Stock markets in Europe have openeda little mixed on Thursday after the second quarter got off to a disappointing start a day earlier.
The change of tone from Trump on Tuesday seemed to really dampen the mood in the markets after a good week heading into the end of the first quarter. The realisation of how bad things are going to get and how dreadful the next two weeks are going to be appeared to weigh heavily on risk appetite just as stock markets were starting to pick up.
The numbers we're going to see over the next few weeks are going to be shocking, both in terms of the death toll - projected to be more than 100,000 in the US and as high as almost a quarter of a million - and the economy. The US jobless claims number last week was horrific and this week is expected to be even worse.
While much of this may prove to be temporary, plenty won't and at the moment, it's impossible to know how many that will be. Markets gave the jobless data a free pass last week, will they do the same this time around if the number is once again much higher? We also have the jobs report tomorrow and expectations here look a little over-optimistic. It could be an interesting couple of days for markets.
The next few weeks are also crucial here in the UK, both as far as the coronavirus itself is concerned as well as the survivability of many small and medium-sized businesses. The reports over the last couple of days are extremely concerning. If nothing changes we could be in for a very distressing few weeks that will have consequences for months to come.
Are Russia and Saudi Arabia really nearing a deal? I'm very sceptical.
Oil prices are bouncing back strongly today, up around 10%, after Donald Trump suggested a deal between Saudi Arabia and Russia to end the price war may be days away. I tend to take these things with a pinch of salt, how many times has the President said something that's conveniently moved markets in his desired direction? Perhaps I'm mistaken but we've not heard many noises from Saudi Arabia or Russia that indicate a deal is days away.
What may be contributing to the rise is US shale, rather than the Saudi or Russian producers, after Whiting Petroleum filed for Chapter 11 bankruptcy. We've heard a lot about the indebtedness of many of the shale firms so more may follow quickly behind. Which again begs the question, after years of conceding market share to the US, why would Russia and Saudi Arabia make a deal to effectively save shale producers?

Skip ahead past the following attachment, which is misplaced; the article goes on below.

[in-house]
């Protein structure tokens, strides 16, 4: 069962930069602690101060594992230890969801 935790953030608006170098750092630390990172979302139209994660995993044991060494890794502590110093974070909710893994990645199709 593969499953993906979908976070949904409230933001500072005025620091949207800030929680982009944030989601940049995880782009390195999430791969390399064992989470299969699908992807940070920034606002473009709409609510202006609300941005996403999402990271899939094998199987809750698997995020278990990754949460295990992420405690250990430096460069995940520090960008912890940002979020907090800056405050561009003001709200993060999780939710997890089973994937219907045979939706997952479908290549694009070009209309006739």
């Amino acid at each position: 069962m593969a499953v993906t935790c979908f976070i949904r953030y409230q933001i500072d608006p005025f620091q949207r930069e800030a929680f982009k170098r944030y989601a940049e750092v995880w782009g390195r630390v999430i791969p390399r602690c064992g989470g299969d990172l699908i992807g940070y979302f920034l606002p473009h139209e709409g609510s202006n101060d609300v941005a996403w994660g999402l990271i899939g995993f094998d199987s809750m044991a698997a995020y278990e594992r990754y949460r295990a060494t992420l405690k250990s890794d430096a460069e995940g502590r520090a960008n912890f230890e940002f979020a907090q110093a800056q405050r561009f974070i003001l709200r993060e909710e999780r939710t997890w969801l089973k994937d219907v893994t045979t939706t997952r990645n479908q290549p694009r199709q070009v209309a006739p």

Gold could be well supported in the weeks ahead
Gold is looking a little flat on the day after making decent gains on Wednesday as stock markets sold off. This could be a very interesting few weeks for gold. The market turmoil didn't suit the yellow metal. Heavy losses elsewhere appeared to lead to gold positions being liquidated, meaning we didn't see the traditional safe haven offer much safety at all. Quite the opposite in fact.
Should stocks come under pressure over the next couple of weeks as the coronavirus death toll in the US and elsewhere accelerates rapidly, gold may find itself a haven once again for risk averse investors. That assumes we don't see the scale of losses we saw in March, of course, but I feel investors have a better grasp of what we're facing now and these markets are trading at deeply discounted levels, which they certainly weren't before.
Is 2020 the year of the crypto?
Which brings us to bitcoin. It took a heavy beating in March along with everything else so we didn't really learn too much from that particular experience. It's losses were far greater than elsewhere but it's bitcoin, that's its thing. It's bouncing back now with other risk assets but so has gold. The next few weeks could be interesting. It's a highly speculative asset that backers want to be a digital gold 2.0. I've never bought this but these are remarkable times, the world is changing right in front of our eyes. If ever there was an opportunity for bitcoin to prove its worth, surely this is it. It could be a big year for cryptos.
This article is for general information purposes only. It is not investment advice or a solution to buy or sell securities.